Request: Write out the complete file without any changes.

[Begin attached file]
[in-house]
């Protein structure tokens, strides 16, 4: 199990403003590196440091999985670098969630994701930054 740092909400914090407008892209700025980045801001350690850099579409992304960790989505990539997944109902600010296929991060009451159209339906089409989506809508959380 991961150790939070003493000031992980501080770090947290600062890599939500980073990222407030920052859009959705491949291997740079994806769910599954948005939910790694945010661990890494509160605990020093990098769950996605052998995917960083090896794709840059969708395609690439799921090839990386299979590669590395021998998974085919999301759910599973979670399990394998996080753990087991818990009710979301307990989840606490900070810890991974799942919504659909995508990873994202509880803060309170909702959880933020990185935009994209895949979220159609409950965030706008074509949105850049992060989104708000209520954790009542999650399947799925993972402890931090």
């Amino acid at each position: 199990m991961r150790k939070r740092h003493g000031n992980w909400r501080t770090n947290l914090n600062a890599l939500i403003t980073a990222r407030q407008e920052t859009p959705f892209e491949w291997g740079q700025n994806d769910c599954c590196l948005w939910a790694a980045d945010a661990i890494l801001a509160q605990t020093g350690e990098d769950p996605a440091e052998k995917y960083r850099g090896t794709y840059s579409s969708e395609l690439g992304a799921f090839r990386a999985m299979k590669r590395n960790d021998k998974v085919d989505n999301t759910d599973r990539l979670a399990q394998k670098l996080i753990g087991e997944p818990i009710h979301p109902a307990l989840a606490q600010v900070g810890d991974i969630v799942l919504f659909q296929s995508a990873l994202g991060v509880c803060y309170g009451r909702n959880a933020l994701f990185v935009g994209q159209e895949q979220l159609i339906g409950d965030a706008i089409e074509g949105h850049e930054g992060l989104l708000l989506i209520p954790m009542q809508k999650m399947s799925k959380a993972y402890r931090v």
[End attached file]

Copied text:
[in-house]
């Protein structure tokens, strides 16, 4: 199990403003590196440091999985670098969630994701930054 740092909400914090407008892209700025980045801001350690850099579409992304960790989505990539997944109902600010296929991060009451159209339906089409989506809508959380 991961150790939070003493000031992980501080770090947290600062890599939500980073990222407030920052859009959705491949291997740079994806769910599954948005939910790694945010661990890494509160605990020093990098769950996605052998995917960083090896794709840059969708395609690439799921090839990386299979590669590395021998998974085919999301759910599973979670399990394998996080753990087991818990009710979301307990989840606490900070810890991974799942919504659909995508990873994202509880803060309170909702959880933020990185935009994209895949979220159609409950965030706008074509949105850049992060989104708000209520954790009542999650399947799925993972402890931090």
């Amino acid at each position: 199990m991961r150790k939070r740092h003493g000031n992980w909400r501080t770090n947290l914090n600062a890599l939500i403003t980073a990222r407030q407008e920052t859009p959705f892209e491949w291997g740079q700025n994806d769910c599954c590196l948005w939910a790694a980045d945010a661990i890494l801001a509160q605990t020093g350690e990098d769950p996605a440091e052998k995917y960083r850099g090896t794709y840059s579409s969708e395609l690439g992304a799921f090839r990386a999985m299979k590669r590395n960790d021998k998974v085919d989505n999301t759910d599973r990539l979670a399990q394998k670098l996080i753990g087991e997944p818990i009710h979301p109902a307990l989840a606490q600010v900070g810890d991974i969630v799942l919504f659909q296929s995508a990873l994202g991060v509880c803060y309170g009451r909702n959880a933020l994701f990185v935009g994209q159209e895949q979220l159609i339906g409950d965030a706008i089409e074509g949105h850049e930054g992060l989104l708000l989506i209520p954790m009542q809508k999650m399947s799925k959380a993972y402890r931090v």